Jo Swinson (East Dunbartonshire) (LD): The Leader of the House may be aware of yesterday’s judgment of the Court of Session in Edinburgh, which ruled that it would be unlawful for the Scottish Parliament elections to go ahead in May unless the issue of voting rights for serving prisoners were addressed. Understandably, the prospect of the elections being cancelled is causing considerable concern north of the border, so will the Leader of the House ask the Secretary of State for Scotland to make a statement to the House about his plans to deal with the problem and ensure that the elections go ahead as planned?

Mr. Straw: I find it odd that of all the issues that a Liberal Democrat could raise, the hon. Lady asks about providing votes for rapists and murderers while they are serving their sentences— [Interruption.] That is the issue. The wider issue of what we do about a European Court judgment, which would not require us to give votes to rapists and murderers while they are serving their sentences, is the subject of consideration within the Government. I would have thought that the Liberal Democrats would do better to worry about the victims rather than the perpetrators of crime.

Chris Bryant: May we have a debate as soon as possible on parliamentary hypocrisy? Many Members— [Interruption.]

Mr. Speaker: Order. There are no hypocrites in Parliament, and the hon. Member should know that.

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Chris Bryant: I did not say that there were.

Mr. Speaker: Well, I will listen very carefully indeed to what the hon. Member says.

Chris Bryant: I am very grateful, Mr. Speaker.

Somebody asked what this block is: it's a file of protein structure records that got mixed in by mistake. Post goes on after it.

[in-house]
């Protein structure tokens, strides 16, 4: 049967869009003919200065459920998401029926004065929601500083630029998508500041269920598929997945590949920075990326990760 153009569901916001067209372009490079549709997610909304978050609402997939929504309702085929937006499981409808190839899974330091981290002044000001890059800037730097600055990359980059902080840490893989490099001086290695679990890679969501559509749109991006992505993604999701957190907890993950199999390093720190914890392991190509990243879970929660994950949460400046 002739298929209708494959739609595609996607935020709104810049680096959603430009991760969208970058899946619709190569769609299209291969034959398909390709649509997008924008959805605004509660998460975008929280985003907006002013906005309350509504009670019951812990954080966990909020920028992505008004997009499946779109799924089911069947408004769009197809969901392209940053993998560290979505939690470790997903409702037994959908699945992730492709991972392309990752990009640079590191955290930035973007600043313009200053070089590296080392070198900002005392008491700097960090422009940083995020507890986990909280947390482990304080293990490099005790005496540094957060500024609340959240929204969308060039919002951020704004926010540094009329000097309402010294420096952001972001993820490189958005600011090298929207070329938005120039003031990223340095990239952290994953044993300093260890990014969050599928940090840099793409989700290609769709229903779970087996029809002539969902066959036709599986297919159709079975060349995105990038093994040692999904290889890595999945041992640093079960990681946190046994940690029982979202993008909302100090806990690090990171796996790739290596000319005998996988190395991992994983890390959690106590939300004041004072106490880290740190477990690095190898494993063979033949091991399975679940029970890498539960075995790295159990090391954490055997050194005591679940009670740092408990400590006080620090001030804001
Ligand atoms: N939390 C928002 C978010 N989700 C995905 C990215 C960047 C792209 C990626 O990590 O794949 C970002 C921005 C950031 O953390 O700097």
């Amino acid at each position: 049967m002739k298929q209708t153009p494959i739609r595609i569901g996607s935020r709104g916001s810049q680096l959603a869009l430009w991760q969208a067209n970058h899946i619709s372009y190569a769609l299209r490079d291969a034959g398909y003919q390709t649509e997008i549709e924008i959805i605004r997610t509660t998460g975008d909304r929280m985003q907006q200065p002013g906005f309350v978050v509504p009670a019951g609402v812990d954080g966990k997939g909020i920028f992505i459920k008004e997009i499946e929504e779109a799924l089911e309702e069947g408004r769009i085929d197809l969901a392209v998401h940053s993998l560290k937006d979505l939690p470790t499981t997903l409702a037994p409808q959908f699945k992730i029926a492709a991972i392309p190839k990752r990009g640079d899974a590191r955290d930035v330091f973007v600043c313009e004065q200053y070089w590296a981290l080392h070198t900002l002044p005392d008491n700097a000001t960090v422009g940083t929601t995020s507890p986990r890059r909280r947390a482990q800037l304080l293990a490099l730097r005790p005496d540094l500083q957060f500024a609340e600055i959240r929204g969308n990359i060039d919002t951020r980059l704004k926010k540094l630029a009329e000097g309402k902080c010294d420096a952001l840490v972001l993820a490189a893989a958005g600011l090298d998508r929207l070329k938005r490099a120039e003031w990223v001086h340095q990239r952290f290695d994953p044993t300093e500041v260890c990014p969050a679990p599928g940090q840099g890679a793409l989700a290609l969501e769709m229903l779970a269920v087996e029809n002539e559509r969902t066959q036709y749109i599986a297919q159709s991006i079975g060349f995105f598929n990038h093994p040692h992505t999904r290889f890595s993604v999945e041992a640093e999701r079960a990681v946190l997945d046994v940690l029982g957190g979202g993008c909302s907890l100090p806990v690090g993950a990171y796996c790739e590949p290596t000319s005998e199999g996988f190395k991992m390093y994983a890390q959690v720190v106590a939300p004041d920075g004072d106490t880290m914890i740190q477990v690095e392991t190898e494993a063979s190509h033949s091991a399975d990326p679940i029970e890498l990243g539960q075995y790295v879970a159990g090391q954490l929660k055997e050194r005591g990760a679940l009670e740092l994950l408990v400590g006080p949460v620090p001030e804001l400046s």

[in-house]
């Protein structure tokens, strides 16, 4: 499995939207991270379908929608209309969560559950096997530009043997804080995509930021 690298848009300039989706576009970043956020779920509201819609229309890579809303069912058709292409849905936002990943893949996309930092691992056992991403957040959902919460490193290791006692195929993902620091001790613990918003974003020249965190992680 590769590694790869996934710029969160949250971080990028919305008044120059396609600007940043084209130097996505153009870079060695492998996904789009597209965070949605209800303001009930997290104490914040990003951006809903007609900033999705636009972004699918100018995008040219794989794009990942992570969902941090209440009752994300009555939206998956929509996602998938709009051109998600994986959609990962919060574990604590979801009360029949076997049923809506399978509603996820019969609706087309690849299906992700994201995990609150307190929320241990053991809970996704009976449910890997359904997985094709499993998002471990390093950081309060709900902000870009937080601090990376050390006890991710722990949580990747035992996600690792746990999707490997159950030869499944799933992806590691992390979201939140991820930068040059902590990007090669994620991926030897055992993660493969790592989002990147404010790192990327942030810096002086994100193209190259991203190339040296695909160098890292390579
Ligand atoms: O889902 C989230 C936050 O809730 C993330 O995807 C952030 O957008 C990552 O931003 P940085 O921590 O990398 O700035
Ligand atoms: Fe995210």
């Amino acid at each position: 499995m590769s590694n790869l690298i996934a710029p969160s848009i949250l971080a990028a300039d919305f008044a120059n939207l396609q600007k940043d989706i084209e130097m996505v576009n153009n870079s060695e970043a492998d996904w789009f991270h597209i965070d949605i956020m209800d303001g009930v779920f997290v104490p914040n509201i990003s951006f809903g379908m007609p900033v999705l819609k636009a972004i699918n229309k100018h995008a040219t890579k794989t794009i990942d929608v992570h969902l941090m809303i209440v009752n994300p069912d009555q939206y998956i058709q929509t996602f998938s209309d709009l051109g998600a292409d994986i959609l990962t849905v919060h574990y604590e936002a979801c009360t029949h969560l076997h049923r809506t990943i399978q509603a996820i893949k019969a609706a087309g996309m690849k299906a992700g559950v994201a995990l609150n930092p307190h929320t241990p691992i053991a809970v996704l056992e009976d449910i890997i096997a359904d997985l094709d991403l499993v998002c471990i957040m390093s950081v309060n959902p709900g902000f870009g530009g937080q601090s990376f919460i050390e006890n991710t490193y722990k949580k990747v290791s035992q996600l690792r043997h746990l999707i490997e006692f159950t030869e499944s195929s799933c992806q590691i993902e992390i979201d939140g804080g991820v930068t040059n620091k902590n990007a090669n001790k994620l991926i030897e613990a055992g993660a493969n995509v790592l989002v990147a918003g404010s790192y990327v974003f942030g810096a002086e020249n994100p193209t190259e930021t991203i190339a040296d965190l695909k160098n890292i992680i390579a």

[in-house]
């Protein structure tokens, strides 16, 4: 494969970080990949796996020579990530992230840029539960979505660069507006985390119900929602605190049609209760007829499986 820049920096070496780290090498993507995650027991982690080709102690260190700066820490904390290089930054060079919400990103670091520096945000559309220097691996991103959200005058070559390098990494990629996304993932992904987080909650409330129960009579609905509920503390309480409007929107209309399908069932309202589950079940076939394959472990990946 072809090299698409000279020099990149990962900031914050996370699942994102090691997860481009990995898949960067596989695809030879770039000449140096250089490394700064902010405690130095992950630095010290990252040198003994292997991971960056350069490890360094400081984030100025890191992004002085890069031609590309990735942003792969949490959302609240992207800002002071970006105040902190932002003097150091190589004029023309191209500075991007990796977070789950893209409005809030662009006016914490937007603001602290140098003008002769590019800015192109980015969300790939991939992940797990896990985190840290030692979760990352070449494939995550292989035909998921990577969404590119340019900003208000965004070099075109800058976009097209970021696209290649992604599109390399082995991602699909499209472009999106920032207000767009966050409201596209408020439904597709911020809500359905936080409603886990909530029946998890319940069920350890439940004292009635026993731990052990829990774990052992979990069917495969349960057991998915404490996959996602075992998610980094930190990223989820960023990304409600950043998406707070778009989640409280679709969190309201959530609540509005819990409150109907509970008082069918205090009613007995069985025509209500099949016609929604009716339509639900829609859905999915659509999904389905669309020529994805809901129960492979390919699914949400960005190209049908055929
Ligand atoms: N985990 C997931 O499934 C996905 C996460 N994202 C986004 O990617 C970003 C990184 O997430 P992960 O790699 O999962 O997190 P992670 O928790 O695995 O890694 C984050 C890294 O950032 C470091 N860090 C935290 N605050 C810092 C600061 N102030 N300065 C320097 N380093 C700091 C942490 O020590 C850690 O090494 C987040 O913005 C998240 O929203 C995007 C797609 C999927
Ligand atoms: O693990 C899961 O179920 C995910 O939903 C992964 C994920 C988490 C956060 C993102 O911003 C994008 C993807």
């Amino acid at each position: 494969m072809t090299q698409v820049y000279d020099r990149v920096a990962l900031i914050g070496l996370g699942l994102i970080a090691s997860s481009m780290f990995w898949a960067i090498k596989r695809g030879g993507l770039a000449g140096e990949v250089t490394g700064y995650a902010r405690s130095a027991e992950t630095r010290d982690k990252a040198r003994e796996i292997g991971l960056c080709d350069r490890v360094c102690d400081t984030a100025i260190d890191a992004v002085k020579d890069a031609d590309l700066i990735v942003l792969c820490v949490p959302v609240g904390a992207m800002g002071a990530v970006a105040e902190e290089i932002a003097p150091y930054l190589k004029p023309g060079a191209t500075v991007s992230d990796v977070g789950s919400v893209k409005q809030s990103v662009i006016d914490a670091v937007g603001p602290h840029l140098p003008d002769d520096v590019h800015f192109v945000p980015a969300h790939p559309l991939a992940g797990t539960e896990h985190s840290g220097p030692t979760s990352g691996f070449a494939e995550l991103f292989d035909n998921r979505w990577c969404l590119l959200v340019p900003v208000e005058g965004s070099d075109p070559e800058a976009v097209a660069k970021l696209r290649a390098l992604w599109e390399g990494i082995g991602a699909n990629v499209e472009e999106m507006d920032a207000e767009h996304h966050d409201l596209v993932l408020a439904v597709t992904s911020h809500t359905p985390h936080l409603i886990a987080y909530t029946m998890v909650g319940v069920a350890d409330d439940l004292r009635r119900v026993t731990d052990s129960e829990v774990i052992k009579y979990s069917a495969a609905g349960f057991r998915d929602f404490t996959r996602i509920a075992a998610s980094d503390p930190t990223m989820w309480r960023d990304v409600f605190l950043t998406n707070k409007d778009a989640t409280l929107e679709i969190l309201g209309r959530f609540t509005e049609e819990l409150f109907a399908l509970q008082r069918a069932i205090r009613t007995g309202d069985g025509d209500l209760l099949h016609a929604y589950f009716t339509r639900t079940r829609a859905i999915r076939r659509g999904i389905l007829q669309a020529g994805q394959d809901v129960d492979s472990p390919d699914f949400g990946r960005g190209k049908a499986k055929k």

Nearly every Member of the House and the Government have condemned the fact that many electrical appliances around the country use up the same or nearly the same amount of electricity when they are on standby as when they are switched on. If we are serious about facing up to global climate change, we have to address that problem, yet the televisions in the Palace of Westminster cannot be switched off. They are nearly all either permanently on or on standby.

Mr. Straw: I bow to your ruling, Mr. Speaker, on the absence of hypocrites in this place. My hon. Friend raises an important issue, but I have to say that it is possible to find the on/off button—

Chris Bryant: No, it is not.

Mr. Straw: Well, I have two old televisions in my room just along the corridor and if I just press a button, they go off. A problem can arise when the televisions are placed high on a wall. I will raise the issue with the House of Commons Commission and we will see what can be done.

Mr. Roger Williams (Brecon and Radnorshire) (LD): The Magistrates Association has expressed concern about the continuing closure of magistrates courts. In my constituency, some cases cannot proceed because witnesses, victims or defendants cannot attend because of transport problems, and yet another court is threatened with closure. Will the Leader of the House make time for a debate on the working of the magistrates court system, which is the core of this country’s criminal justice system?

Mr. Straw: On the specific constituency issue of concern to the hon. Gentleman, there are opportunities to debate the matter on the Adjournment. On the wider issue, my right hon. Friend the Lord Chancellor is doing a great deal to concentrate court services in some cases, but that is in the context of making those services more efficient in delivering justice for victims. The throughput of cases is better now than it has been.

Tony Lloyd (Manchester, Central) (Lab): Has my right hon. Friend seen the National Audit Office’s criticisms of Ofwat, the water regulator, which has supinely failed to control the water companies in respect of stopping leaks from their water systems, thereby increasing the charges to the paying customer? As has been pointed out before, it is the customer’s pocket that is hit. We are not getting value for money from our regulators: whether we are talking about the energy regulator or the water regulator, prices are going up. Can we have a debate on the role of regulation in this country and the need for regulators to serve the public interest?